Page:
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Second Interview with Richard Lingeman

In the Spring of 2003, Sally Parry, editor of the the Sinclair Lewis Society Newsletter, wrote up questions for Richard Lingeman about his work, Sinclair Lewis: Rebel from Main Street. Lingeman has been executive editor of the Nation since 1978 and prior to that was an editor at the New York Times Book Review. He is the author of Small Town America and Theodore Dreiser: An American Journey. Here are the questions and Lingeman's responses. We invite you to compare Lingeman's answers with those given in his first interview, conducted for the Spring 1995 issue of the newsletter.

1. Are you pleased with your biography of Lewis?

I'm pleased I've finished it, relieved, but also sorry for I miss it and the constant ruminating over why he did this or that, which kept my mind profitably and pleasurably occupied for many a day. But it was a rewarding project--for me and I hope for Lewis's reputation. I believe it was successful in the latter sense because it stirred up much discussion and reassessment by reviewers. That can be a double-edged sword, though. A few reviewers were prejudiced or said nothing cogent. And there were those essay reviews in which my book figures as a mere afterthought to the reviewer's self-indulgent flights. But the great bulk of the essays and assessments of Lewis were sincerely welcome. One of the freshest of them, by the way, was by the conservative National Review's reviewer, which you reprinted in the last issue of the Newsletter. My greatest disappointment was, naturally, the negative reviews, which can bruise one's self-esteem, however long one has been in the writing busines--particularly the one by John Updike in the New Yorker. He made a kind of condescending allusion to the SL Society -- why I'm not sure -- so I apologize for subjecting your members to guilt by association.

2. Mark Schorer's 1961 Sinclair Lewis: An American Life is the touchstone to which critics are comparing your biography. In what ways do you think your approach to Lewis and his work has differed from Schorer?

Surprisingly (to me), he found some eager defenders among the reviewers, who dismissed my attempt to take a new look at Lewis as presumptuous (after 40 years!). I must say that those reviewers -- and I include Updike -- seemed to be oblivious to the new material, new attitude, new critical perspectives I tried to inject into my book, though the fault for that may be mine. If I had it to do over, I would devote more space to spelling out what was new in my work and how, precisely, I differed from Schorer. But I figured that would become tedious, and I can't believe general readers care all that much about these matters. Some of Schorer's defenders were misleading, too. I recall, for example, Updike saying he read my notes and found no citations of new (post-Schorer) criticism. But I cited Jim Hutchisson's The Rise of Sinclair Lewis frequently, and also the collection of essays he edited -- plus other somewhat older but still post-1961 collections like Marty Bucco's, and the articles that appeared in this newsletter over the years, including those critical of Schorer! For the record, let me mention new material I used, inter alia: letters from Grace Lewis to Stella Wood, which covered the years of her marriage to Lewis; letters to a woman he had fallen in love with when he was breaking with Grace and writing Elmer Gantry; the correspondence of Lewis and George Horace Lorimer; Lewis's medical records from the Austin Riggs clinic, including interviews with psychiatrists and medical history; various memoirs such as Ida Kay Compton's and Jack Koblas's Sinclair Lewis: Home at Last, which features interviews of a lot of contemporary Minnesota folk; three biographies of Dorothy Thompson, plus all the material in her papers and diaries at Syracuse (including accounts of her lesbian affairs, which Schorer did not touch, though it might just have had a passing effect on the marriage).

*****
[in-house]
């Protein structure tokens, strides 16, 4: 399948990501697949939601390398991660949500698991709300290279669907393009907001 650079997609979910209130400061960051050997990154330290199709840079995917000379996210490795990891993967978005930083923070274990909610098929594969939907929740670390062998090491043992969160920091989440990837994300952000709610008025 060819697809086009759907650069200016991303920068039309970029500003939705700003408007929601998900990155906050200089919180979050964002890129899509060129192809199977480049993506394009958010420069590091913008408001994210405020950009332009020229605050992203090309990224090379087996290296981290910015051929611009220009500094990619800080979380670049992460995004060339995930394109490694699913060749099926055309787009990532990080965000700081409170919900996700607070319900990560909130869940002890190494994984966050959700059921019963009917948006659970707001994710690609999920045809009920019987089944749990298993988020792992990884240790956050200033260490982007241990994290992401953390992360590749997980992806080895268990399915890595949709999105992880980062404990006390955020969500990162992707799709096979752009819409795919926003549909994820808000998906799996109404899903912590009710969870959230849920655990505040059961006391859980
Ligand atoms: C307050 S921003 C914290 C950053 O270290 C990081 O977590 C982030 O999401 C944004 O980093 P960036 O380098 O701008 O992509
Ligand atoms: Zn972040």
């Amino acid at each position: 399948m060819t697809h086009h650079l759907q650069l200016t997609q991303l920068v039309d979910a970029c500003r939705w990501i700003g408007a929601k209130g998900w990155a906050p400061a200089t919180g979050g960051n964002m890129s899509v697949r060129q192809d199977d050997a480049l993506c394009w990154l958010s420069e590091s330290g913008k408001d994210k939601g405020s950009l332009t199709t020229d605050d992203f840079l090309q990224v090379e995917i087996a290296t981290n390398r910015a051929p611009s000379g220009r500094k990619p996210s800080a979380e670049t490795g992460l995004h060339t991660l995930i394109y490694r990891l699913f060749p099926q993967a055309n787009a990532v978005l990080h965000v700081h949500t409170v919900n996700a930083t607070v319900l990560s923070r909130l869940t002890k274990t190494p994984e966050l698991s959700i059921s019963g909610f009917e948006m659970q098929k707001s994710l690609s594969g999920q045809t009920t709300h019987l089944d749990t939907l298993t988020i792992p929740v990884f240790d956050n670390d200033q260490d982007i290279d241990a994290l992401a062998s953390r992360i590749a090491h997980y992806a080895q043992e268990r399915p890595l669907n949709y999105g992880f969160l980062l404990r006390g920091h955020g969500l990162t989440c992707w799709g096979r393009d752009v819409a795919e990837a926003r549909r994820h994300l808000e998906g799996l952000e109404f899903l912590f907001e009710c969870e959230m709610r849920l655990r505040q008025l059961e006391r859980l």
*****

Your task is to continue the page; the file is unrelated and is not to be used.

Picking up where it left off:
3. How has your attitude about Lewis as both a person and an author changed as you've done your research on him? I remember that after Schorer finished his biography he seemed to have developed an incredible dislike for Lewis (although that never stopped him from writing on him at every given opportunity.)